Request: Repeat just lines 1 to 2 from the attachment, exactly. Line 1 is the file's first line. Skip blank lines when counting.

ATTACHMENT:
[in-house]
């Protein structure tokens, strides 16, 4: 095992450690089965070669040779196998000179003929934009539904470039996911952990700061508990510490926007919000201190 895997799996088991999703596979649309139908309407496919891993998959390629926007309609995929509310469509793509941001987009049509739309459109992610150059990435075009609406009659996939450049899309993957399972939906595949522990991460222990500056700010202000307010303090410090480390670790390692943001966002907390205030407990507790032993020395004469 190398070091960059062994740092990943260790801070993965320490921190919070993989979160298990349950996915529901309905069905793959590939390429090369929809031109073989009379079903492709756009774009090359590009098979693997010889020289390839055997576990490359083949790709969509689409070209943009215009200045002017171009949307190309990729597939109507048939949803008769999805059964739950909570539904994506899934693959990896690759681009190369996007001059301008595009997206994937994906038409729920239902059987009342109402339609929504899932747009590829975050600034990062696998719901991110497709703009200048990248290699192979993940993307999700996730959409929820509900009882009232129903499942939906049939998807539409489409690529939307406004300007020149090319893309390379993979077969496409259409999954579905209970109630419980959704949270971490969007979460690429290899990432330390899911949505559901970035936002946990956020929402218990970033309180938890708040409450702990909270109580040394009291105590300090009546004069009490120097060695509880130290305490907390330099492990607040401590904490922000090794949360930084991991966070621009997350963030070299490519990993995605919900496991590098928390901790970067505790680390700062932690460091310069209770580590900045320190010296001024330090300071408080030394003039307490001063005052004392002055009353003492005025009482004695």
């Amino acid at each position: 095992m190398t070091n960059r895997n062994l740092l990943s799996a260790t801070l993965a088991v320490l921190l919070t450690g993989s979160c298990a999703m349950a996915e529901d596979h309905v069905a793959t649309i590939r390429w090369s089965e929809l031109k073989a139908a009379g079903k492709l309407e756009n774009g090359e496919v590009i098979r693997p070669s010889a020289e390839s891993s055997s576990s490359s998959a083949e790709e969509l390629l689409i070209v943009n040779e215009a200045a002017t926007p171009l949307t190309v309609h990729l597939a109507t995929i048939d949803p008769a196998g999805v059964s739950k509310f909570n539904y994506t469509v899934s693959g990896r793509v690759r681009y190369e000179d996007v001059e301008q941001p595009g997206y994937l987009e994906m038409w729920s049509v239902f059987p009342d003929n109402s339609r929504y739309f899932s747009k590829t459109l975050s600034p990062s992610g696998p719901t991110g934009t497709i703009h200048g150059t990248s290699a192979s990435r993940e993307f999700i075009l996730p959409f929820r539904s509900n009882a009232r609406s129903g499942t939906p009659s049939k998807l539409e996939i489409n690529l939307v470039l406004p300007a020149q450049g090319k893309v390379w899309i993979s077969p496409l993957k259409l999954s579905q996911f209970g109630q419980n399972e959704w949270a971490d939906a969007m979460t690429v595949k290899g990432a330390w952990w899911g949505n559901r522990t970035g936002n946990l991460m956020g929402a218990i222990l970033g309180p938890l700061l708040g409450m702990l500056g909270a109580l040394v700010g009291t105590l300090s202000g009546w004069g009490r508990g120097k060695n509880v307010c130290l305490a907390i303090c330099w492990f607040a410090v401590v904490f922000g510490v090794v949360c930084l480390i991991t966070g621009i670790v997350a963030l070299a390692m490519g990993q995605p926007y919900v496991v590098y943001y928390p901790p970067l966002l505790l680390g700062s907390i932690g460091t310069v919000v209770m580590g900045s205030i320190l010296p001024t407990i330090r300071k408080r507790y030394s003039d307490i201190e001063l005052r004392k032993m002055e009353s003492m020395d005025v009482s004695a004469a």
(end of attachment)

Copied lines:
[in-house]
């Protein structure tokens, strides 16, 4: 095992450690089965070669040779196998000179003929934009539904470039996911952990700061508990510490926007919000201190 895997799996088991999703596979649309139908309407496919891993998959390629926007309609995929509310469509793509941001987009049509739309459109992610150059990435075009609406009659996939450049899309993957399972939906595949522990991460222990500056700010202000307010303090410090480390670790390692943001966002907390205030407990507790032993020395004469 190398070091960059062994740092990943260790801070993965320490921190919070993989979160298990349950996915529901309905069905793959590939390429090369929809031109073989009379079903492709756009774009090359590009098979693997010889020289390839055997576990490359083949790709969509689409070209943009215009200045002017171009949307190309990729597939109507048939949803008769999805059964739950909570539904994506899934693959990896690759681009190369996007001059301008595009997206994937994906038409729920239902059987009342109402339609929504899932747009590829975050600034990062696998719901991110497709703009200048990248290699192979993940993307999700996730959409929820509900009882009232129903499942939906049939998807539409489409690529939307406004300007020149090319893309390379993979077969496409259409999954579905209970109630419980959704949270971490969007979460690429290899990432330390899911949505559901970035936002946990956020929402218990970033309180938890708040409450702990909270109580040394009291105590300090009546004069009490120097060695509880130290305490907390330099492990607040401590904490922000090794949360930084991991966070621009997350963030070299490519990993995605919900496991590098928390901790970067505790680390700062932690460091310069209770580590900045320190010296001024330090300071408080030394003039307490001063005052004392002055009353003492005025009482004695």